Seven Steps to Building a Business Around the School Run
There is a lot to be said about being an entrepreneur and working around school hours. It does take some planning, and if you are clear on your income goals, and your available time to meet those goals, you can make it happen.
I’ve been working with predominantly female entrepreneurs who are mothers for the past five years, and including being a mamma myself, I thought I’d share what I have both done, seen, and learned during this time. If generating ideas on what to do is a challenge for you, you might want to start with this post on 22 ways to generate income around school hours…
Step 1: Work out your idea
Businesses can start and grow from being a hobby, or they can start out of necessity – like the loss of a job or source of income in the family. For me, it was wanting flexibility to be there for the kids AND creating a source of income for the family.
If you are starting from scratch, and are facing trying to work out what the heck life looks like, a great place to start is to work out your most viable idea.
Now this is where a coach is great – good coaches will help you get clarity and create an actionable plan. I get that a coach is not always affordable or accessible when you are starting out.
You can certainly join the POSSE and test out ideas there for free. Or, if you are not ready for the POSSE, you can grab the free ideas assessment workbook to help you brainstorm what you might want to do, and how to assess it… which brings me to the next point…
Step 2: Assess your idea
Doing the brainstorming is great fun. You want to make sure that whatever you come up with fits with your available time, and your income and expense goals (an income goal is not always necessary, but you should have a clear idea as to why you want to put things into action)
The overnight millionaire stories are rarely overnight- generally they have been working at their business for a long time, so remember – all businesses start as an idea, and all successful businesses allow themselves to evolve (or they die)
You can grab your free idea assessment workbook by clicking here
Step 3: Test your idea
This is where things start to get fun…I firmly believe that you should sell it before you make it.
There are some free ways that you can test your idea. One is to ask questions around the problem that your product or service solves in online communities to see what the response is, and if you are onto something. Another is to do some small low cost Facebook ads to see what the response is.
Things to test include
- response to the problem/pain points your customer has
- response to the look and feel of your brand
- response to the free items of value you have created
- who is watching your videos, or downloading your product catalogues (you can create these for free)
Step 4: Plan your time
If you are now at the launching stage, and settled on your idea, it is time to map out how you will spend your time on your biz.
Be sure to include the following:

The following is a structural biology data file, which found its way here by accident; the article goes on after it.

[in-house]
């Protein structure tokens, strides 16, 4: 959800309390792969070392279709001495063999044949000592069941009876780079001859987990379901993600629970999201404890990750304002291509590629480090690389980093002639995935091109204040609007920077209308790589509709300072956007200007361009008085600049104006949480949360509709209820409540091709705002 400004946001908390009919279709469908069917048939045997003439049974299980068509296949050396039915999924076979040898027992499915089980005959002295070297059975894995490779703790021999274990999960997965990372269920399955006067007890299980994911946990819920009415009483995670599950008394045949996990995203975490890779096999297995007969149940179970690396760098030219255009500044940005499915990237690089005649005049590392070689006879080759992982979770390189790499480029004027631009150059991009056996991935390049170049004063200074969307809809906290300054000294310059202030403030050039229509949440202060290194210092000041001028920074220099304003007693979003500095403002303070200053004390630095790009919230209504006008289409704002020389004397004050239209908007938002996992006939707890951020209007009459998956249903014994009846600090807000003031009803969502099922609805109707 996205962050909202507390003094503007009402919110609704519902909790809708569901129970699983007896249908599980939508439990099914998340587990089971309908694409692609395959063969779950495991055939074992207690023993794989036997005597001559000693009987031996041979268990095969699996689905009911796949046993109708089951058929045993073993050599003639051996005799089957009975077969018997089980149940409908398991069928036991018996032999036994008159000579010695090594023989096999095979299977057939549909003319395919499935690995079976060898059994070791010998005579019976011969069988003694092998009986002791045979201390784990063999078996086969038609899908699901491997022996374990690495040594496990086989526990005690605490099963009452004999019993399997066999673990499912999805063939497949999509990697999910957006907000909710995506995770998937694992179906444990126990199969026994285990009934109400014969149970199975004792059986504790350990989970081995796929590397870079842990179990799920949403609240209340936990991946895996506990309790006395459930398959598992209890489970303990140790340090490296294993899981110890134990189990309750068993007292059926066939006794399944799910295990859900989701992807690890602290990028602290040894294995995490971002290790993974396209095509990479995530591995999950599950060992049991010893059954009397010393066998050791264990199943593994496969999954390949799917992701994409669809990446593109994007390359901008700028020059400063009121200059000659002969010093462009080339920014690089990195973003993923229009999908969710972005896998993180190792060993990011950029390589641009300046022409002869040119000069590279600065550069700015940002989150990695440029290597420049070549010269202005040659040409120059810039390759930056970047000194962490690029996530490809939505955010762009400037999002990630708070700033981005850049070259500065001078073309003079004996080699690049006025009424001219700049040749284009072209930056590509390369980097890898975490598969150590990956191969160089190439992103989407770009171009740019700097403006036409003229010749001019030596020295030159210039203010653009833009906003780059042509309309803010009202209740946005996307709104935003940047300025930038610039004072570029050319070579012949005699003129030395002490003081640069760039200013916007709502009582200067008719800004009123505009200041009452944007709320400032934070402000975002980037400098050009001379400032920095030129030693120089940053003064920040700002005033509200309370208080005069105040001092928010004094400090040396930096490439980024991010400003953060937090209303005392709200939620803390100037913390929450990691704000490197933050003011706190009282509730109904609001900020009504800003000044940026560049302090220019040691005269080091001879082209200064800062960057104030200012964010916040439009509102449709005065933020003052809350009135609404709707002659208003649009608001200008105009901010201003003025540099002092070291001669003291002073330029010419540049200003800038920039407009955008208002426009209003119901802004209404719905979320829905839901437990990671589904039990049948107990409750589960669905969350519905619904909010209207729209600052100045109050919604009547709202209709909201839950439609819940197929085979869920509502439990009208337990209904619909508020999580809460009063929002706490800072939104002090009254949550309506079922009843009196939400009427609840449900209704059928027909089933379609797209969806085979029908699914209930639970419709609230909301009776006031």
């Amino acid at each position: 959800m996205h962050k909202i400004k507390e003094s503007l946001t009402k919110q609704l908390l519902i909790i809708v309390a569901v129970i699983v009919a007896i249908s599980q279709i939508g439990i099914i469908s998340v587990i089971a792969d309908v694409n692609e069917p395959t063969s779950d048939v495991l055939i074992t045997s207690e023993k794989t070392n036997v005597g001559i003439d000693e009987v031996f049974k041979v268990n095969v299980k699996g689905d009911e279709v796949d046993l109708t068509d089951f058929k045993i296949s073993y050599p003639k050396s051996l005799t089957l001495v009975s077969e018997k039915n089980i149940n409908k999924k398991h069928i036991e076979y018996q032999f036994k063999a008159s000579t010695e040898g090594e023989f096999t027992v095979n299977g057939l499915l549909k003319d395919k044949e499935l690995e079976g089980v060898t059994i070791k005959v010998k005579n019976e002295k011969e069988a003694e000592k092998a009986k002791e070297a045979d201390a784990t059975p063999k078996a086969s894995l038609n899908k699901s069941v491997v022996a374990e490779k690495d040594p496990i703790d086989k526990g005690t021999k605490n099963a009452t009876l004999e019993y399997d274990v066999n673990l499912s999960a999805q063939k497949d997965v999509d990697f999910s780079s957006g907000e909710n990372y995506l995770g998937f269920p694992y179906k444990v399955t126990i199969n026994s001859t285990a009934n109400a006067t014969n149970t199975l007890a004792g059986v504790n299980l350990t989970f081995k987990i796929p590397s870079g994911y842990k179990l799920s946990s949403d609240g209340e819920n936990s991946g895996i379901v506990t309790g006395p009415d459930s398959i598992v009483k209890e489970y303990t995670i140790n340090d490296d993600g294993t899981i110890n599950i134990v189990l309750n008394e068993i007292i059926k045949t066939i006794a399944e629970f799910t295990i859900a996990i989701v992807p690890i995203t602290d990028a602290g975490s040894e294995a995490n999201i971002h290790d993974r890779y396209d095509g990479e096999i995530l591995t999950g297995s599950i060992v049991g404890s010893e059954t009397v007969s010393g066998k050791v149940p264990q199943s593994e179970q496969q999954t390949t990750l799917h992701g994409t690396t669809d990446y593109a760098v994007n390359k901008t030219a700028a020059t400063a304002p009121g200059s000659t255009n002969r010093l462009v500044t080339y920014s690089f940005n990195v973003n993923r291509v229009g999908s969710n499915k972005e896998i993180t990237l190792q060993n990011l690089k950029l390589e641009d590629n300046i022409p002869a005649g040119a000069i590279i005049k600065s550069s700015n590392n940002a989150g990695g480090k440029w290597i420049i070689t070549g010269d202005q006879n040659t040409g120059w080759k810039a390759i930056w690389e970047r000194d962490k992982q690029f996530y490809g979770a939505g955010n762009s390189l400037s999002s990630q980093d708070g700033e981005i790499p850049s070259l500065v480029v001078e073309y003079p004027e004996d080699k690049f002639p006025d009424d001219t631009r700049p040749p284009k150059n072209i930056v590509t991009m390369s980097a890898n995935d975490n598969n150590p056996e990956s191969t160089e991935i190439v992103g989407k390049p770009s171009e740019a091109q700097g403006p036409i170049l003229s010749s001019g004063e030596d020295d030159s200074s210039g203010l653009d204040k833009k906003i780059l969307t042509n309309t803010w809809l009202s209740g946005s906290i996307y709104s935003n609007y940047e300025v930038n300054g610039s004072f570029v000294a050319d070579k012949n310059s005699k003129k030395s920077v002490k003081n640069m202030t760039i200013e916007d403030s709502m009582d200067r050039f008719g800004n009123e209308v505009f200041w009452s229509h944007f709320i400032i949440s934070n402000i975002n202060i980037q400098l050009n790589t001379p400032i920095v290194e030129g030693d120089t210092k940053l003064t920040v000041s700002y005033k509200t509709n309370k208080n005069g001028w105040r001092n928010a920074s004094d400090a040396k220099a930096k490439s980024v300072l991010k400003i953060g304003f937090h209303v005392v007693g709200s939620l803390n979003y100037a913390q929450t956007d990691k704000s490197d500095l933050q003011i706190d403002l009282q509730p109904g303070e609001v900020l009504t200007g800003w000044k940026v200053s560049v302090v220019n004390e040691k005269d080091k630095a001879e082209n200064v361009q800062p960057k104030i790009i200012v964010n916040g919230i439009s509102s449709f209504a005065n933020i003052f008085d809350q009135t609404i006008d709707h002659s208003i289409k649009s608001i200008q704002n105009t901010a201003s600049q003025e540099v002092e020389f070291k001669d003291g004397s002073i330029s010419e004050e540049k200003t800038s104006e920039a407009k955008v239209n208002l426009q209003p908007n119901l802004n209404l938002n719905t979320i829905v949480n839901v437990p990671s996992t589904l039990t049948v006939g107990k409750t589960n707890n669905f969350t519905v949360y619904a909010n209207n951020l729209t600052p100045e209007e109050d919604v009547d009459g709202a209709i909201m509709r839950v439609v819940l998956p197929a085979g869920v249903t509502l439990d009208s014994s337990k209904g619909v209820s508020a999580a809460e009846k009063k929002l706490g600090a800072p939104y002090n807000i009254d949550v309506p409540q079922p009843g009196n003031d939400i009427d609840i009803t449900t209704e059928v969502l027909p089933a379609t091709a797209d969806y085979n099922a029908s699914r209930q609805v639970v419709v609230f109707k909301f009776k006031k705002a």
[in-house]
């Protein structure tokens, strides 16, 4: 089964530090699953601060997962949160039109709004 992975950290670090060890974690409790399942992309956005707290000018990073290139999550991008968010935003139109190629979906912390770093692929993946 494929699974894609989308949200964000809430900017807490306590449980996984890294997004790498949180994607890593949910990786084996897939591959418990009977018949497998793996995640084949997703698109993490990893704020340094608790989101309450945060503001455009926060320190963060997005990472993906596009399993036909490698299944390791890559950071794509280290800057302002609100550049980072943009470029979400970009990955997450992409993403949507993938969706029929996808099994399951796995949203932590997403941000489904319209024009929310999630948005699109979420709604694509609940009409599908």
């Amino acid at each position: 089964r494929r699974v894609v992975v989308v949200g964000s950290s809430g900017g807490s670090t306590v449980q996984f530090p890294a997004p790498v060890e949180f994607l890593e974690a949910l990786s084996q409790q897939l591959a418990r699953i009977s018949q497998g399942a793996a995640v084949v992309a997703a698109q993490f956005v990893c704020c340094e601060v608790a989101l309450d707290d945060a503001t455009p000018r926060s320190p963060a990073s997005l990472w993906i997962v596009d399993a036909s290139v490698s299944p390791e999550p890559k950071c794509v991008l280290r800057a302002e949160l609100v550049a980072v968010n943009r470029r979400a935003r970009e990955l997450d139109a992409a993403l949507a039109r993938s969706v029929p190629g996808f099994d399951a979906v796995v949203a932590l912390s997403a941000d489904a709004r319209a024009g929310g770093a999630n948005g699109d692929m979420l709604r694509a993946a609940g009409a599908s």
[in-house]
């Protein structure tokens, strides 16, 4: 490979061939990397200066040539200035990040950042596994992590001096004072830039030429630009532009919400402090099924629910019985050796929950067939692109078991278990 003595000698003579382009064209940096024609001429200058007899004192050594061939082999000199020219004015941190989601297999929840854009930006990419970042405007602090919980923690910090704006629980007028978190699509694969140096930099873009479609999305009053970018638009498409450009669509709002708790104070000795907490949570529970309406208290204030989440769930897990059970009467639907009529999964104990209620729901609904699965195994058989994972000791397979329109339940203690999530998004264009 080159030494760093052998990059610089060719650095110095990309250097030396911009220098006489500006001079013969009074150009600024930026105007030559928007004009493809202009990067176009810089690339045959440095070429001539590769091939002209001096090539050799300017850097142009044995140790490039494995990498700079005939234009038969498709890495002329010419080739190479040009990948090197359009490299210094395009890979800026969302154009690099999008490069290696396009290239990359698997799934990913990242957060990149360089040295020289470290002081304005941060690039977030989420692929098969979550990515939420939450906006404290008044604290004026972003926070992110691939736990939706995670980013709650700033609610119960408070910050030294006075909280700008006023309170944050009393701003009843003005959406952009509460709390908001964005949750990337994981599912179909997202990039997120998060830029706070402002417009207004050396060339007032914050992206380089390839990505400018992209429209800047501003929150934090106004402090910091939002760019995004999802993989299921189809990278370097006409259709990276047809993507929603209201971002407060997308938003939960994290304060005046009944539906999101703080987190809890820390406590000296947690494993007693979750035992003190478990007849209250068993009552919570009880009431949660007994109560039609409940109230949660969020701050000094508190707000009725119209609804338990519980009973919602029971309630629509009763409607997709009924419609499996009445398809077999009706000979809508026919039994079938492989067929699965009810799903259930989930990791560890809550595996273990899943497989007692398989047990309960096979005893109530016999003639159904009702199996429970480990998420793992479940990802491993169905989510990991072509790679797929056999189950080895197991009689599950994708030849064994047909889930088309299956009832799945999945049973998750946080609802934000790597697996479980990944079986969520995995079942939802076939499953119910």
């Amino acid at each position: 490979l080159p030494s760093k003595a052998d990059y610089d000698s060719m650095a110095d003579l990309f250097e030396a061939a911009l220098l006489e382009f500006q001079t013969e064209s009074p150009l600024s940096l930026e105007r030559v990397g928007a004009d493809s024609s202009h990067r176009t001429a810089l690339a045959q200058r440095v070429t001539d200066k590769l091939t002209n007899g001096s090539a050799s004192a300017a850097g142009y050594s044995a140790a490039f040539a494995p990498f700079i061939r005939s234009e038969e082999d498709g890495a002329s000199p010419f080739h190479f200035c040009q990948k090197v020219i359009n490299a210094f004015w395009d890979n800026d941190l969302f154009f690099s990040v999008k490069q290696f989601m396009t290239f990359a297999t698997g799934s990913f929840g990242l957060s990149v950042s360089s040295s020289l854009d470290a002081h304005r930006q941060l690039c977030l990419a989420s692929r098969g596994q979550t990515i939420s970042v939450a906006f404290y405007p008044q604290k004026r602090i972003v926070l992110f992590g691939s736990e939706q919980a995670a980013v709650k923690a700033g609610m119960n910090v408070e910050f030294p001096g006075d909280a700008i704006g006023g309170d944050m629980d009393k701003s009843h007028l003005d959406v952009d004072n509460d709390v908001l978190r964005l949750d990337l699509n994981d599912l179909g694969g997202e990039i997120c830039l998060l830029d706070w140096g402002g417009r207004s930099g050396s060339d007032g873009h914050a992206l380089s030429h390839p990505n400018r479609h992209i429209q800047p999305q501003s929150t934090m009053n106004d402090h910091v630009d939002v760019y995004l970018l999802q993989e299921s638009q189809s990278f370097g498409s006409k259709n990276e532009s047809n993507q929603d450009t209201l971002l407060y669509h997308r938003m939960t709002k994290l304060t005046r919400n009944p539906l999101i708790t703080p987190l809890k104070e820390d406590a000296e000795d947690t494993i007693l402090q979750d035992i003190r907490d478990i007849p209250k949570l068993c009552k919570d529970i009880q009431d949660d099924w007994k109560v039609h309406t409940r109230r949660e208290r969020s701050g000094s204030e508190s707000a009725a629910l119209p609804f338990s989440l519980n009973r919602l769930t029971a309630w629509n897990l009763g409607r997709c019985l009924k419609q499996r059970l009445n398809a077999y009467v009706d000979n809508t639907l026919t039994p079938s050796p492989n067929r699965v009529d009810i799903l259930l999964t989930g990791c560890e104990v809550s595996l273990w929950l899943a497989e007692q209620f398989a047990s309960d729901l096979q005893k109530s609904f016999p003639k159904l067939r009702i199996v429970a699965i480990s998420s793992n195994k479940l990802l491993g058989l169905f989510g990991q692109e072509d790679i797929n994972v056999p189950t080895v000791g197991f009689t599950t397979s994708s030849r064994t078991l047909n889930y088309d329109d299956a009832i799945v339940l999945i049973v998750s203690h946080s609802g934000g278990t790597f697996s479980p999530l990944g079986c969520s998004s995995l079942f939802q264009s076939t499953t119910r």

- Administration tasks
- Marketing & creating your brand
- Finances & Bookkeeping
- Face to face client time
- Product Development
- Wellbeing (because being a burnt out ladypreneur is no fun for anyone)
- Holidays – yes – you need to take a break!! (I don’t do face to face work during the school hols)
- Getting any systems in place
- Working out if you need to outsource anything
There is a weekly planner included in the idea workbook you can access by clicking here – and it’s completely editable.
Step 5: Get your mind set sorted
OK – real talk. It is a fact that all entrepreneurs will go through fears, self doubt and freak outs – whether they have been I business one year, or five years. The fact is, there is no such thing as job security. Global markets shift and change at such a rate due to consumer interests or technology that once “secure” companies go through restructures and poof! Your job disappears.
Remind yourself that this is a learning experience, and remember to celebrate your wins.
Step 6: Get your brand on
OK, now you are putting yourself out there, it is really important to be authentic. Listen out for words that people use to describe you when they experience your brand. For example, most of my really close friends describe me as a dag (Australian term of endearment, I know), smart, funny, dag (again) and nerd. So if I hear these terms pop up when I am testing sales funnels or bots, then I know I am on the right track.
If you want to see an example of the brand as a bot in action, click here.
Step 7: Ask for your value in the sale
One of the biggest things I see with female entrepreneurs is this ability to either not ask for the sale (out of fear of rejection) or completely undervalue their product or service. N
ot only do you need to look at the cost of your product and what you are selling it for, but you also need to look at whether you are factoring in your time, knowledge and experience. I talk more about that in my courses, mumpreneur and artpreneur
Home truth – if you aren’t asking for sales, your business is a hobby, and potentially a missed opportunity
BONUS STEP 8 – LEVERAGE YOUR LEARNINGS
It’s ok to fail and learn in business (just be comfortable with your level of investment – time, energy and money). If it is working, great – see how you can expand to create a new product, or find a similar group of customers somewhere else. If it is not working, use the feedback from your customers to create something they really want.
The key is to be ok with change.
I’d love to hear if you are developing an idea – why leave a comment not pop over to the POSSE and do some research or see who is in there who might be able to help.